Introduction to electronic books and EPub 3.0

workshop / tutorial
  1. 1. Michael Sperberg-McQueen

    Black Mesa Technologies LLC

Work text
This plain text was ingested for the purpose of full-text search, not to preserve original formatting or readability. For the most complete copy, refer to the original conference program.

1. Description
An essential property of modern reading and writing was recognized decades ago by Ted Nelson: we can now read using devices which can evaluate conditional expressions and do different things depending on the result. The full implications of the use of electronic devices as technologies for reading won't be clear for a long while, if ever, but some of them are beginning to be clearer as the history of text presentation with computers continues.

The availability of electronic reading devices touches on the concerns of digital humanities in several ways. As students and analysts of human cultural consumption, digital humanists will study with interest any shift in technologies of reading, even ones whose effects are less seismic in scope than those of the shift to electronic text. As scholars who deploy the tools of information technology to study texts of the past more effectively, digital humanists should know the capabilities and limitations of current ebook technologies, as they compare with other ways of studying texts. And as producers and consumers of texts for ourselves and for our students, digital humanists will often wish to view ebooks from a producer's or publisher's point of view.

This tutorial offers an introduction to current standards for electronic books, focusing on EPub 3.0 (a standard issued by the International Digital Publishing Federation) with side glances at other specifications. The competition to EPub 3.0 includes proprietary ebook formats and page-image formats like PDF and DejaVu; the supporting specifications for EPub 3.0 include XHTML, HTML 5, CSS, SVG, and Zip.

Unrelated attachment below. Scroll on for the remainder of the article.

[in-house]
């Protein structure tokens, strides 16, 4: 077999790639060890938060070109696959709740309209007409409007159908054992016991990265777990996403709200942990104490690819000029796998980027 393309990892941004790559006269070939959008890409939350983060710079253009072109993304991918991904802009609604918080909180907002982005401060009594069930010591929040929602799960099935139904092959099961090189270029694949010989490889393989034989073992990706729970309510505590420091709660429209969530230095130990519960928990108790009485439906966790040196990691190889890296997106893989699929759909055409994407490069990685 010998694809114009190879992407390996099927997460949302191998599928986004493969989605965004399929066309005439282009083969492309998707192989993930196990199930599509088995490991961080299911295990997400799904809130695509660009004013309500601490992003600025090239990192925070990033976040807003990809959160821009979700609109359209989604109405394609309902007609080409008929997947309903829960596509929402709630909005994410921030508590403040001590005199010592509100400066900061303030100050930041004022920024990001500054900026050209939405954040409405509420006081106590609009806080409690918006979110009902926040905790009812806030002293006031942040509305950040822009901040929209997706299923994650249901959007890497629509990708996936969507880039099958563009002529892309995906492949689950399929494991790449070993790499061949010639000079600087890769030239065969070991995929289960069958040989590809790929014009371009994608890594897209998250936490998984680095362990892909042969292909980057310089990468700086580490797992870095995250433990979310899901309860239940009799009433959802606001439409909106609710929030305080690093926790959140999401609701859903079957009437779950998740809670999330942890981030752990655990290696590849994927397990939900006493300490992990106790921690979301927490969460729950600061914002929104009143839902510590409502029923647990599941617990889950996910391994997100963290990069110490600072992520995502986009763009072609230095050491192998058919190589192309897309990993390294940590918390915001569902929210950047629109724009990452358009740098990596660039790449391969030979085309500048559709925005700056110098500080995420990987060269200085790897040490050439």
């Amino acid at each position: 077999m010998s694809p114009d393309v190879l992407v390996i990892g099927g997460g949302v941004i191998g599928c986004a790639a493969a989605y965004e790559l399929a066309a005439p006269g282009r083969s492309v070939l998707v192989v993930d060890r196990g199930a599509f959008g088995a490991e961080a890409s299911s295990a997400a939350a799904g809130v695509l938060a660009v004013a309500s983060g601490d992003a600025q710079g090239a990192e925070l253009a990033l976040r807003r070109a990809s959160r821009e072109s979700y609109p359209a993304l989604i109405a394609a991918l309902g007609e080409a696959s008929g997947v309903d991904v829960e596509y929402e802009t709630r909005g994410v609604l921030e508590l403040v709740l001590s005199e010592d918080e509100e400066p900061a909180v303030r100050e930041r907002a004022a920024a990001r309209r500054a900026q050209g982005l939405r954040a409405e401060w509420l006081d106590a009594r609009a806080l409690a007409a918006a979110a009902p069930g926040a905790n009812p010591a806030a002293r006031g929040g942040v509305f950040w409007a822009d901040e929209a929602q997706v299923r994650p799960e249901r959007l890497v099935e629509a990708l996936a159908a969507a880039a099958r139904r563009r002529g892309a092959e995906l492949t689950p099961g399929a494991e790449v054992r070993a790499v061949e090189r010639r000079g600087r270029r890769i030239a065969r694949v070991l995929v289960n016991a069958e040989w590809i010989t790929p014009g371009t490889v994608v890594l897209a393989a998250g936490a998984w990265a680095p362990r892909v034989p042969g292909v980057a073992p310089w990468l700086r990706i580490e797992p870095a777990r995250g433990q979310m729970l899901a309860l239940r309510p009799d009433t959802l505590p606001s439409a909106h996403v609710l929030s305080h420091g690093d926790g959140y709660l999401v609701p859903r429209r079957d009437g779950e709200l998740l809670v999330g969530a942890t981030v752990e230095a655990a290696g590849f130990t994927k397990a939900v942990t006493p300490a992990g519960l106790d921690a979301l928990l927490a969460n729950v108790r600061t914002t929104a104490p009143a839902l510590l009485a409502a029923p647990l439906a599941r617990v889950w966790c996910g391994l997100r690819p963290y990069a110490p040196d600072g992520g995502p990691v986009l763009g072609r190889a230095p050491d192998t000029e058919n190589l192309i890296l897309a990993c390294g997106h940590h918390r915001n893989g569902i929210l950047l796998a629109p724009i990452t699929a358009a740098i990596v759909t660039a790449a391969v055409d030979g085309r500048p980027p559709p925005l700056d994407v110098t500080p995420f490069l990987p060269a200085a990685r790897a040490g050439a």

Many of the challenges of ebook production will be familiar to anyone with experience in book or journal production: mathematics, tables, graphics, and figures are no easier to handle (but, happily, also not much harder) in electronic books than they are in print publications or on the Web. Others will be familiar from web-site production: incompatibilities among ebook readers resemble the incompatibilities among Web browsers in the mid- to late 1990s, and the relation of hardware or software behavior to the prescriptions of the specification remains (to put it gently) complex. Earlier versions of the EPub standard put strict limits on the use of interactive elements; this lowered the threshold for ebook production, but also the ceiling of what was possible in a standards-compliant ebook. So the tutorial will devote special attention to clarifying what is (and is not) made possible by the broader rules of EPub 3.0.

Prerequisites: no firm prerequisities. Participants with some familiarity with XML, HTML, HTML 5, and CSS will be in a better position to follow the details of examples.